The last thing any business wants is to deal with a security breach during the holidays. Though the threats may feel overwhelming, it’s never too late to start improving security, finding vulnerabilities, and educating employees about the dangers they may face. Fighting the threats is an ongoing battle that should receive extra attention at any time of year, not just the holiday shopping season. With better security, businesses can feel more confident about protecting customer information and preparing for another busy year ahead.

 

Category: Business Intelligence
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by: Bsomich
06  Dec  2014

MIKE2.0 Community Update

 
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Did You Know? 

MIKE’s Integrated Content Repository brings together the open assets from the MIKE2.0 Methodology, shared assets available on the internet and internally held assets. The Integrated Content Repository is a virtual hub of assets that can be used by an Information Management community, some of which are publicly available and some of which are held internally.

Any organisation can follow the same approach and integrate their internally held assets to the open standard provided by MIKE2.0 in order to:

  • Build community
  • Create a common standard for Information Development
  • Share leading intellectual property
  • Promote a comprehensive and compelling set of offerings
  • Collaborate with the business units to integrate messaging and coordinate sales activities
  • Reduce costs through reuse and improve quality through known assets

The Integrated Content Repository is a true Enterprise 2.0 solution: it makes use of the collaborative, user-driven content built using Web 2.0 techniques and technologies on the MIKE2.0 site and incorporates it internally into the enterprise. The approach followed to build this repository is referred to as a mashup.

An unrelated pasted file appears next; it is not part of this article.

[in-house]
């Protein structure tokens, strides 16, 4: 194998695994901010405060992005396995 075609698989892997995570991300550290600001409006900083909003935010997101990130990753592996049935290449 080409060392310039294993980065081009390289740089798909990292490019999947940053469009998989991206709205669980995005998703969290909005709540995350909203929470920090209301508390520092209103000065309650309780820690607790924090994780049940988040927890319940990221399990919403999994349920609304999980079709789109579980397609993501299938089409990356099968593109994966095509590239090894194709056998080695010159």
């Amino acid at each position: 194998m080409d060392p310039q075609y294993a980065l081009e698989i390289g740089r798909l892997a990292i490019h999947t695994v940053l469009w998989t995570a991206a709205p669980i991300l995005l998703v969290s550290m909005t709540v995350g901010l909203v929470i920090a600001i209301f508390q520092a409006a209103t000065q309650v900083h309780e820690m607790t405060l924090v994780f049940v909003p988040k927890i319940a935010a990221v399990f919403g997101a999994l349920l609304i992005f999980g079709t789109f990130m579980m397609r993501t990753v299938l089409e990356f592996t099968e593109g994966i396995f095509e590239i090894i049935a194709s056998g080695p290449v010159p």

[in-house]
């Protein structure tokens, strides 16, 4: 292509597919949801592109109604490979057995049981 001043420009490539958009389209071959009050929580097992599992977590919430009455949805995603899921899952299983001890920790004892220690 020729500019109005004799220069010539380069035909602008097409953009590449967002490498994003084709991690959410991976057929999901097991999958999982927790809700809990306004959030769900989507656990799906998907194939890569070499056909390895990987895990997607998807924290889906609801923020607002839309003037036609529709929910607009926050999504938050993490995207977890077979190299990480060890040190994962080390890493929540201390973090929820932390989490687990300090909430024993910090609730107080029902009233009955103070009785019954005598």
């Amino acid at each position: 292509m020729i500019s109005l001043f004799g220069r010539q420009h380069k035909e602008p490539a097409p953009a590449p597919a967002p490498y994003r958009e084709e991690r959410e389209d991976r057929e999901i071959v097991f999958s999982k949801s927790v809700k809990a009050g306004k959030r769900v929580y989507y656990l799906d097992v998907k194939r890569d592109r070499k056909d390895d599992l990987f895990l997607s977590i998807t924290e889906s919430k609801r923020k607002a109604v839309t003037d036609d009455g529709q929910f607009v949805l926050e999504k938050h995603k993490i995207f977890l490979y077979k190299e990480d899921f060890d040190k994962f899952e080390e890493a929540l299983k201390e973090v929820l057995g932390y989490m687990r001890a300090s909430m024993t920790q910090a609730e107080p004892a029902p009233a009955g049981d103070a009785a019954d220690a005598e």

Feel free to try it out when you have a moment- we’re always open to new content ideas.

Sincerely,

MIKE2.0 Community  

Contribute to MIKE:

Start a new article, help witharticles under construction or look for other ways to contribute.

Update your personal profile to advertise yourself to the community and interact with other members.

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This Week’s Blogs for Thought:

Could Data Governance Actually Endanger Data?

One of my favorite books is SuperFreakonomics by economist Steven Levitt and journalist Stephen Dubner, in which, as with their first book and podcast, they challenge conventional thinking on a variety of topics, often revealing counterintuitive insights about how the world works. One of the many examples from the book is their analysis of the Endangered Species Act (ESA) passed by the United States in 1973 with the intention to protect critically imperiled species from extinction.

Read more.

Trading Your Way to IT Simplicity

Stop reading now if your organisation is easier to navigate today than it was 3, 5 or 10 years ago.  The reality that most of us face is that the general ledger that might have cost $100,000 to implement twenty or so years ago will now cost $1 million or even $10 million.  Just as importantly, it is getting harder to implement new products, services or systems. The cause of this unsustainable business malaise is the complexity of the technology we have chosen to implement.

Read more.
Improving Network Security for Small Businesses 

You’ve likely read all about them–the massive security breaches and cyber attacks hitting major corporations like Home Depot, Target, and even the New York Times. These damaging attacks have cost these companies millions of dollars in damages, and they’re just a portion of all the security risk stories out there. As a small business owner, you may be tempted to think your company doesn’t have to worry as much about cyber attackers inflicting damage on your operations. After all, compared to a big business, your company has relatively few resources and doesn’t leave nearly as big of a footprint on the market. That belief, however, could leave you and your business vulnerable.

Read more.

 

Category: Information Development
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by: Ocdqblog
30  Nov  2014

Could data governance actually endanger data?

One of my favorite books is SuperFreakonomics by economist Steven Levitt and journalist Stephen Dubner, in which, as with their first book and podcast, they challenge conventional thinking on a variety of topics, often revealing counterintuitive insights about how the world works.